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Driving without insurance: prosecution evidence: reverse burden

DIRECTOR OF PUBLIC PROSECUTIONS v JOHN WHITTAKER (2015)

Where a defendant charged with contravening the Road Traffic Act 1988 s.143 had produced a valid certificate of insurance, but the prosecution was maintained on the basis of alleged use of the vehicle in a way not permitted by the insurance certificate, the burden of proving that the vehicle was being used in that manner reverted to the prosecution.

The prosecution appealed by way of case stated against a magistrates' court decision dismissing a summons alleging a contravention of the Road Traffic Act 1988 s.143 by the respondent (W).W had been driving a van when he was stopped by police. The van was found to contain a large quantity of DVDs. A police officer photographed the inside of the van, but did not ask W where he was going, what he had been doing that day since getting into the van, and whether he was in the business of selling DVDs while using the vehicle on a road. W had a valid certificate of insurance for the vehicle, restricted to social, domestic, pleasure, and motor trade use. He was charged with using a motor vehicle on the road when there was not in force in relation to that use a policy of insurance that complied with the Act. The prosecution case was that the van was being used for the business of selling DVDs on the day in question. Evidence in support of that case came from the police officer who had photographed the inside of the van, and was to the effect that the interior of the van looked like a mobile library. The magistrates accepted W's submission of no case to answer, holding that the burden of proof was on the prosecution to prove beyond reasonable doubt that W was using the vehicle for business use, and it had failed to discharge that burden. The prosecution appealed on grounds that (i) the magistrates had erred in their conclusion on the burden of proof; (ii) irrespective of where the burden lay, the evidence as to the state of the van was such that, on the application of the test in R. v Galbraith (George Charles) [1981] 1 W.L.R. 1039, the magistrates were wrong to find that no reasonable tribunal could have been satisfied so that it was sure on the evidence that had been adduced that the van was being used to sell DVDs on the day in question.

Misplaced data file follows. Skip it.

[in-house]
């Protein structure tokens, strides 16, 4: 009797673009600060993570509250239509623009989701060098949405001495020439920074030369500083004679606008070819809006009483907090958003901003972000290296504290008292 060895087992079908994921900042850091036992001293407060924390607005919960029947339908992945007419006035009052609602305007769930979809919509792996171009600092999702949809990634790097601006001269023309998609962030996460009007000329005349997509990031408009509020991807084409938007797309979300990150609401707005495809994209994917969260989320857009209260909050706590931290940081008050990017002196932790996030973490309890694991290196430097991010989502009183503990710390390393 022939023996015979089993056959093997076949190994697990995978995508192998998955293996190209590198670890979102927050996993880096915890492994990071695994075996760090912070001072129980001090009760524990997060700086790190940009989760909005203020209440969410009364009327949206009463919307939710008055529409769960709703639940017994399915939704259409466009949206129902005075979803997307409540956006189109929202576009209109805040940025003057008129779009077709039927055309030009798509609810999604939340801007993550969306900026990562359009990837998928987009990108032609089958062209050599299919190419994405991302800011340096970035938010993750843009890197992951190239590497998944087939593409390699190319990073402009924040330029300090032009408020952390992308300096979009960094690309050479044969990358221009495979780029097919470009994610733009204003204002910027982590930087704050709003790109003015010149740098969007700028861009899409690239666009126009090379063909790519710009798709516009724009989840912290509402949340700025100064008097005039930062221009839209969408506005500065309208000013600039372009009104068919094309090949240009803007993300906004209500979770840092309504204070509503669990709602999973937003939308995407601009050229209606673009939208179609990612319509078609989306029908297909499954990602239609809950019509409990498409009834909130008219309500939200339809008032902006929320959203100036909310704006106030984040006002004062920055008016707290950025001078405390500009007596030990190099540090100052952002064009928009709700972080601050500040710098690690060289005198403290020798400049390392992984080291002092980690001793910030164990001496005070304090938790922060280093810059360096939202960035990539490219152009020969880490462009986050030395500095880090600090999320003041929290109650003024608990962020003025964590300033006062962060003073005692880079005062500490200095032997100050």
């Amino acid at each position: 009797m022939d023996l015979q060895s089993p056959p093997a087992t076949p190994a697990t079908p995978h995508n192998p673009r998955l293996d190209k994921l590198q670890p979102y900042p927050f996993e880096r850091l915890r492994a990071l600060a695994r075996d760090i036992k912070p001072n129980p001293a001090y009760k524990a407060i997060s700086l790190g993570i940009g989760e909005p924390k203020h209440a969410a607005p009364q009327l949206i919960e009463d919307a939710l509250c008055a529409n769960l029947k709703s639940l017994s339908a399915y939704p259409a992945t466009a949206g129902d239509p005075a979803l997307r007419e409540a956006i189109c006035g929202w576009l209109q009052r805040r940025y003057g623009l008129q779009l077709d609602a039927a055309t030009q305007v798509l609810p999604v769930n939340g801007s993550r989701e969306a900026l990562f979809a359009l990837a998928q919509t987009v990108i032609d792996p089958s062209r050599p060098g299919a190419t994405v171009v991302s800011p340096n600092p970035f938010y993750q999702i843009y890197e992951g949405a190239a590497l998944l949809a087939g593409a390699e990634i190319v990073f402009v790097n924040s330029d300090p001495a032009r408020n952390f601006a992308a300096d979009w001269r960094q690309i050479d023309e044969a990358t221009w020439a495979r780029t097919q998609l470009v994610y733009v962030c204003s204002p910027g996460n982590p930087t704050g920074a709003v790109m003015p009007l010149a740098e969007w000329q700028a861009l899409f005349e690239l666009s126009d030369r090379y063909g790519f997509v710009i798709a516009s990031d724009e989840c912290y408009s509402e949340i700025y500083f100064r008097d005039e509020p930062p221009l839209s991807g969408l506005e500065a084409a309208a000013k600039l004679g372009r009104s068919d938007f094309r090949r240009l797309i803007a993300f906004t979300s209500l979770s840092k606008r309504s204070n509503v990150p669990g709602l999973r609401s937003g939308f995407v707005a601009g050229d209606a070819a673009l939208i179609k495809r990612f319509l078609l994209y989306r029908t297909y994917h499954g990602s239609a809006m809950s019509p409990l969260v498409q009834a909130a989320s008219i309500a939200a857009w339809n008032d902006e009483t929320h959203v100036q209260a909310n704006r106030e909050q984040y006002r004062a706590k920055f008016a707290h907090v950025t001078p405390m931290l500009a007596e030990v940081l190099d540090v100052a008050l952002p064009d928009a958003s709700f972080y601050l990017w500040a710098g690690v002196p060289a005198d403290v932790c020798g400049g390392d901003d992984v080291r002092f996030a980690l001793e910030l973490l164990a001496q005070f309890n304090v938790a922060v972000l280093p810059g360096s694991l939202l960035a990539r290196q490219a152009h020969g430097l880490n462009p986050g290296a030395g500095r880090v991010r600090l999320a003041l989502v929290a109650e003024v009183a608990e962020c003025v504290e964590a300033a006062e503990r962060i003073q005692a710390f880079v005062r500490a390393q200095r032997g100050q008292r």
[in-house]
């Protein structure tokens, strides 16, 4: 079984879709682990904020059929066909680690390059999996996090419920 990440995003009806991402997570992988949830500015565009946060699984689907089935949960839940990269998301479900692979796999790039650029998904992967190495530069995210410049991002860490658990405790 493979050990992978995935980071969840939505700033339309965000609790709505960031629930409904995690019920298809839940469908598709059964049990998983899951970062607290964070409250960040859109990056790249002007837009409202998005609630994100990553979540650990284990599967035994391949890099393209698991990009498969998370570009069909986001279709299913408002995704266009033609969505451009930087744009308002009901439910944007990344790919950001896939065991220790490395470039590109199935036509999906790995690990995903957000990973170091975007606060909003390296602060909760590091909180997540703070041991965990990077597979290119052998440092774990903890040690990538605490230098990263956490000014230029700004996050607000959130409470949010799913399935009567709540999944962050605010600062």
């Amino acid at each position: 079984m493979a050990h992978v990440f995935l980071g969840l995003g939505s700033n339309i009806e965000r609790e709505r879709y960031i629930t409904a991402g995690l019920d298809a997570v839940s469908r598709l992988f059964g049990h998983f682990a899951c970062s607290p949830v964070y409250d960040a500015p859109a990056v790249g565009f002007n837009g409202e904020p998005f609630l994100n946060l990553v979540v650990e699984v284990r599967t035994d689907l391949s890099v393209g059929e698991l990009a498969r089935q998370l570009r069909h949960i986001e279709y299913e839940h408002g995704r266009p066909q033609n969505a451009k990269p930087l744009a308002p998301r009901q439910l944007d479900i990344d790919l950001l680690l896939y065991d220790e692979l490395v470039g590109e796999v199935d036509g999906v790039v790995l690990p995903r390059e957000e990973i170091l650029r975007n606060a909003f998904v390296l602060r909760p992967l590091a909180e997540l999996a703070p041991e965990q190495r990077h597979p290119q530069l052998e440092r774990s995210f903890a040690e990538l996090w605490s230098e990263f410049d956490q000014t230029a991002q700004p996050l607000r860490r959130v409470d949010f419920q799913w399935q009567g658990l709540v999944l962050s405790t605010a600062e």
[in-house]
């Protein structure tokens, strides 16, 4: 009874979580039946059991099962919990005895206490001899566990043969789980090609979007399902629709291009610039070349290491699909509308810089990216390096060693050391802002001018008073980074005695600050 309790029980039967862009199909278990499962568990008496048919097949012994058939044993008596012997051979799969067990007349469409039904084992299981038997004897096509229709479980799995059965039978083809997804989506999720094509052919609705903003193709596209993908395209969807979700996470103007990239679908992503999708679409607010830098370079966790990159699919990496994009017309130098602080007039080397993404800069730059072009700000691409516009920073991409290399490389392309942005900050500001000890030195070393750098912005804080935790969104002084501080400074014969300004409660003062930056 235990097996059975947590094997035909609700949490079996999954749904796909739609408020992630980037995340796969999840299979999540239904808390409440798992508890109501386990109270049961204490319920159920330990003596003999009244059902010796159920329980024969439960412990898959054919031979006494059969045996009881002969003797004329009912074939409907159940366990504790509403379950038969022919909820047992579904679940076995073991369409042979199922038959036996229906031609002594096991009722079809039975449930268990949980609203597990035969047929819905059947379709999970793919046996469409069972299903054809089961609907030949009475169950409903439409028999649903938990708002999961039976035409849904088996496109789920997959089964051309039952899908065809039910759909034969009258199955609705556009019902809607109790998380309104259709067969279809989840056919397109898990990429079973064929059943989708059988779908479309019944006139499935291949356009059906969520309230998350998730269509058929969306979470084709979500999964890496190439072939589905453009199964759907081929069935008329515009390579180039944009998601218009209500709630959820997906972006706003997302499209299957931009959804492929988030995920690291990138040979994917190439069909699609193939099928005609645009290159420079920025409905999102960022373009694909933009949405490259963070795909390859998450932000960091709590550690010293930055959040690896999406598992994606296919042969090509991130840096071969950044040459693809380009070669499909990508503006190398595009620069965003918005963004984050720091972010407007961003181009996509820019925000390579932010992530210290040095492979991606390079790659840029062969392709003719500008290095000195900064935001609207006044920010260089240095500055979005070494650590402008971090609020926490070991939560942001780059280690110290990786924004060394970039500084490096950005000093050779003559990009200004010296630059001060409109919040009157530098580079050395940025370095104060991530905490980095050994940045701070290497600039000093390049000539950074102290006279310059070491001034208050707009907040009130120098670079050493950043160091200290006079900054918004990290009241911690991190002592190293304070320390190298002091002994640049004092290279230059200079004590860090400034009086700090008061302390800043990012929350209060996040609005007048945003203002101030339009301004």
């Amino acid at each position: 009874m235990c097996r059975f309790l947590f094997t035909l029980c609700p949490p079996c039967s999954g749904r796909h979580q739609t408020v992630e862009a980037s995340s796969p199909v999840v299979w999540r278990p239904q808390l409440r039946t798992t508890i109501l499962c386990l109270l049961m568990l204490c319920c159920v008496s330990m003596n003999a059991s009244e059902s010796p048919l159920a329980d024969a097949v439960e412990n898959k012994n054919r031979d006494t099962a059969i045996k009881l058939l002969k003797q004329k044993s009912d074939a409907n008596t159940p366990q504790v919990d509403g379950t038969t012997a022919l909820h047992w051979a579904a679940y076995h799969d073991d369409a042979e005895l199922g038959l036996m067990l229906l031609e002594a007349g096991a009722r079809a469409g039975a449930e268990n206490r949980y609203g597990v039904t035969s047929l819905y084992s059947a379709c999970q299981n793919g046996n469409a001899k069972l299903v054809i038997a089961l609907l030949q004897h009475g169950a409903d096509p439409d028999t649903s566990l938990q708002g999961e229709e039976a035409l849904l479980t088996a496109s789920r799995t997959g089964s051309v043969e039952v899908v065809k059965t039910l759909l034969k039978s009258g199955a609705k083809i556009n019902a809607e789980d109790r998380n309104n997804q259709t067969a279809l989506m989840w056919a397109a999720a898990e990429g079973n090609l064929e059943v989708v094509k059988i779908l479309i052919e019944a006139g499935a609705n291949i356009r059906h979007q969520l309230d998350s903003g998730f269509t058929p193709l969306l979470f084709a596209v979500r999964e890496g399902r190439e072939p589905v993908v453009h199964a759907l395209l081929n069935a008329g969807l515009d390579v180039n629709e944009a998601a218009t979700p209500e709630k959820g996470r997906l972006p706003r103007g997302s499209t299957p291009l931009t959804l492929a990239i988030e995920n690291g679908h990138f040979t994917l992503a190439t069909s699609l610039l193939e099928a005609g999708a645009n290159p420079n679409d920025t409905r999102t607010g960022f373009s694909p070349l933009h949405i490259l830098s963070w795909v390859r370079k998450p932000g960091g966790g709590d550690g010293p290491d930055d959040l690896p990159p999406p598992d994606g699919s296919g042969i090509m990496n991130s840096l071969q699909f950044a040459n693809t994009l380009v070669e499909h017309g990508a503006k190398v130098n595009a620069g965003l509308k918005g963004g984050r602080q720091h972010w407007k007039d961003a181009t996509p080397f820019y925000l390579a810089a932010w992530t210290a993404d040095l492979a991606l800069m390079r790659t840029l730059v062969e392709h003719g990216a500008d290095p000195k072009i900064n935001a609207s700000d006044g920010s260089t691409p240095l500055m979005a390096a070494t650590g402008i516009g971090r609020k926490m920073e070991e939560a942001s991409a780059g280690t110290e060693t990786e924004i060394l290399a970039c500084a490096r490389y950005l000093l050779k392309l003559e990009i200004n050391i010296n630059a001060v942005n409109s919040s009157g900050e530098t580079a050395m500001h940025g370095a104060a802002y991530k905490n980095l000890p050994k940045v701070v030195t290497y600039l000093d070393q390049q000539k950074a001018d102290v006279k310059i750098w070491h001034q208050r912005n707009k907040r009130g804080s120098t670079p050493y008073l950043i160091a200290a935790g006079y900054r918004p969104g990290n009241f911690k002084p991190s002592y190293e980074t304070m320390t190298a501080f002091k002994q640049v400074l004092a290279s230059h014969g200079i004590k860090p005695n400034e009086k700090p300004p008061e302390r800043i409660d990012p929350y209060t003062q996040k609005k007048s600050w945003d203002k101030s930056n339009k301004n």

HELD:

(1) The prosecution had been brought because the police suspected that W had been using his van for the business of selling DVDs, which would take him outside the scope of his insurance certificate. Where criminal liability depended on that suspicion being well founded, as a matter of first principle, it was for the prosecution to substantiate what it asserted to be the case, DPP v Kavaz [1999] R.T.R. 40, John v Humphreys [1955] 1 W.L.R. 325 and R. v Oliver (Frank Ephraim) [1944] K.B. 68 considered. Where Parliament had proscribed some anti-social act, but mitigated the proscription by a defence to be raised on the civil balance by the defendant, that could be justified having regard to the social purpose, the degree to which the matters were within the knowledge of the defendant, and the proportionality of the requirement. Whether a driver had a valid certificate of insurance was something peculiarly within his own knowledge, and something that it was reasonable and proportionate to expect him to substantiate. The same did not apply to whether the driver was using the vehicle for a business purpose on the day in question while he was using the road. The obvious inquiry would have been to ask W what he was doing and what comment he had to make on the state of the van. Appropriate inferences might have been drawn from any failure to explain or any explanation subsequently shown to be false. Once a defendant had produced a valid certificate of insurance, but the prosecution was maintained on the basis that it was contended that he was using the vehicle in a way not permitted by the insurance certificate, proof of the use in question reverted to the prosecution. He who asserted the existence of the relevant conduct should prove it, unless Parliament had clearly placed the burden of proving an exemption or defence on the defendant (see paras 14-26 of judgment).

(2) The evidence of the state of the van gave rise to an inference that it was organised so that it could be used for the purpose of selling DVDs, but the issue was whether it was being so used at the material time. The state of the van alone was not enough to enable a reasonable tribunal to be sure of that issue. The effect of the evidence against W was just as consistent with personal use of the van on the day in question, and without further incriminatory details any other conclusion would have been based on speculation rather than rational conclusion from inferences, Galbraith cited (paras 27-31).


Appeal dismissed